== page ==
• The US-China trade conflict. Relations between US President Trump and China will likely always be on edge.
    • Domestic political issues in the US, e.g. Donald Trump is standing trial for abuse of power and obstruction of Congress. While Democratic primary process has been going on for a year, the voting process will get underway in February to determine who will run against President Trump in the general election.
    • Geopolitical issues (e.g. Iran, Hong Kong) are still part of unresolved current affairs. These could trigger volatility shocks and attractive entry points.



We tactically reduce our equity exposure to neutral as the uncertainty surrounding the new Coronavirus weighs on investors’ sentiment which has markedly improved beforehand. We are now neutral euro zone and Emerging markets equities. We are neutral US, UK, and Japanese equities. We stay cautious about exposure to government rates in developed countries and recently added protection on rising inflation expectations. We diversify out of low-yielding government bonds and keep an exposure to Emerging markets debt, including EM-issued corporate debt. We also stay invested in JPY and gold, which play their safe haven roles.



    • We are neutral Emerging market equities. After a 10% rise since early-December, uncertainty surrounding the new Coronavirus weighs on investors’ sentiment. The latest macro data point towards a bottoming out of the economic cycle and budding recovery. Trade tensions have eased. Valuations are attractive relative to the other regions.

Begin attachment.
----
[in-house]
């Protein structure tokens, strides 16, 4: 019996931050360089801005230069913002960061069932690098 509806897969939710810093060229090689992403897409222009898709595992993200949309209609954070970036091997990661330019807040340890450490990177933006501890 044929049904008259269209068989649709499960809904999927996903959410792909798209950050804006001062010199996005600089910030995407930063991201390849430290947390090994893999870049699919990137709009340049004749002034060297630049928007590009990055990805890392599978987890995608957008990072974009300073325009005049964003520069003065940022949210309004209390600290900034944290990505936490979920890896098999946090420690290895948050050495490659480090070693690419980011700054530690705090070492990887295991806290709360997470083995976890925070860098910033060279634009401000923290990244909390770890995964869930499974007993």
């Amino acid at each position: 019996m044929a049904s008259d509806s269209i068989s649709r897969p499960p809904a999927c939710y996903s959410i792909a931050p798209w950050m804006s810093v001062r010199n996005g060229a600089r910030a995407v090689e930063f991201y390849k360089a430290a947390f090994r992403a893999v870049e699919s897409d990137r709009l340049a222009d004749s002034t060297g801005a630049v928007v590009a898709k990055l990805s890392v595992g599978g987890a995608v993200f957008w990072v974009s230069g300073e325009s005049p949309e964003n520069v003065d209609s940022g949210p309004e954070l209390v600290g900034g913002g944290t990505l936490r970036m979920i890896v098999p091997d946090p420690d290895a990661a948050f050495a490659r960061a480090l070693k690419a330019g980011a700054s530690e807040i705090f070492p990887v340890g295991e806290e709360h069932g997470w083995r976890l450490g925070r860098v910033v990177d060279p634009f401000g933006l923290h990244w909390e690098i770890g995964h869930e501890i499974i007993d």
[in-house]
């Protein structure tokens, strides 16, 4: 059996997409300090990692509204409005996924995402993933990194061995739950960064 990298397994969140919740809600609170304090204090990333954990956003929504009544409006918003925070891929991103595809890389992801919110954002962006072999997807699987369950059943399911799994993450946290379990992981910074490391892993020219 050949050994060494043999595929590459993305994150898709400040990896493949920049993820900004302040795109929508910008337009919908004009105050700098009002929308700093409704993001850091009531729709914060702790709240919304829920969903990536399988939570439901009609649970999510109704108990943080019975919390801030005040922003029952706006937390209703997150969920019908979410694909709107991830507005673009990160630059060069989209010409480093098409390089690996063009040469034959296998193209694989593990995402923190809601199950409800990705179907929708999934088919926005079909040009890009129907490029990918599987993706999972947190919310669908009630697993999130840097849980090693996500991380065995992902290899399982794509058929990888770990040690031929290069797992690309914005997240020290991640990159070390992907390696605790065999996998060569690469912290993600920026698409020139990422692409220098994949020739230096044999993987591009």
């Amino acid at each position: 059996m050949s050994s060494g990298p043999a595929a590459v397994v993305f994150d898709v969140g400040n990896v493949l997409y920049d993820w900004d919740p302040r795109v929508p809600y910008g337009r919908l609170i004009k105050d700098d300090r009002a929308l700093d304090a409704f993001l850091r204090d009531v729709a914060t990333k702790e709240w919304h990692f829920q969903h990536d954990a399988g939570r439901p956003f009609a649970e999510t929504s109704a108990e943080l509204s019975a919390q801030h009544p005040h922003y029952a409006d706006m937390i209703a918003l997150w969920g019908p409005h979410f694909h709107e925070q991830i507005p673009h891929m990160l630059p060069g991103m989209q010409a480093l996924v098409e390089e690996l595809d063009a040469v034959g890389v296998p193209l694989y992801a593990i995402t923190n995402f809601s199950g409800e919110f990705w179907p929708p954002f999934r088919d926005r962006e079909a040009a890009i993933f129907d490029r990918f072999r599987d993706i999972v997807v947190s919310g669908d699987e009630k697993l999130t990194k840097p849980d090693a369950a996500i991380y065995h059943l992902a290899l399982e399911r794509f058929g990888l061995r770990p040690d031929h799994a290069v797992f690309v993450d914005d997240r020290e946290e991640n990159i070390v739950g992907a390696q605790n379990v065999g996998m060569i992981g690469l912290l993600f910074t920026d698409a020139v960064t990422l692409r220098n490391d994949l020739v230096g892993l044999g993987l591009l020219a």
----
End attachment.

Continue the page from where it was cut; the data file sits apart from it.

• We are neutral euro zone equities. The latest macro data also show signs of bottoming out in the economy. A window of opportunity on fiscal accommodation is open with longer ECB visibility.
    • We are neutral US equities. US equities did perform well since our entry points during the summer but valuation is demanding relative to other regions and its historical average whereas the country no longer deserves the same safety premium as in 2019.
    • We are neutral UK. The Brexit’s deadline is approaching, although the economic relationship with the EU remains unchanged until the end of this year. The odds in favour of a rate cut by the Bank of England have risen. Valuation and the competitive advantage of a weak currency make the country attractive. Investors’ positioning is improving from low levels.
    • We stay neutral Japanese equities. Absence of conviction, in spite of Prime minister Shinzo Abe’s fiscal stimulus package announcement. The package is meant to mitigate the impact of the VAT hike, which has dampened consumption and confidence. At least, the labour market stays supportive.
  • We are underweight bonds, keeping a short duration and diversify out of government bonds.
    • We expect rates and bond yields, to creep up very gradually but stay low.
    • The ECB just launched its first strategic review since 2003. It will assess its formulation of price stability, monetary policy toolkit, economic and monetary analyses and communication practices by year-end.
    • We diversify out of low-yielding government bonds. We recently purchased protection against rising inflation expectations. In credit, our preference goes to Emerging debt, including EM-issued corporate bonds.
    • We diversify as we an exposure to gold and JPY, which both play the role of safe haven.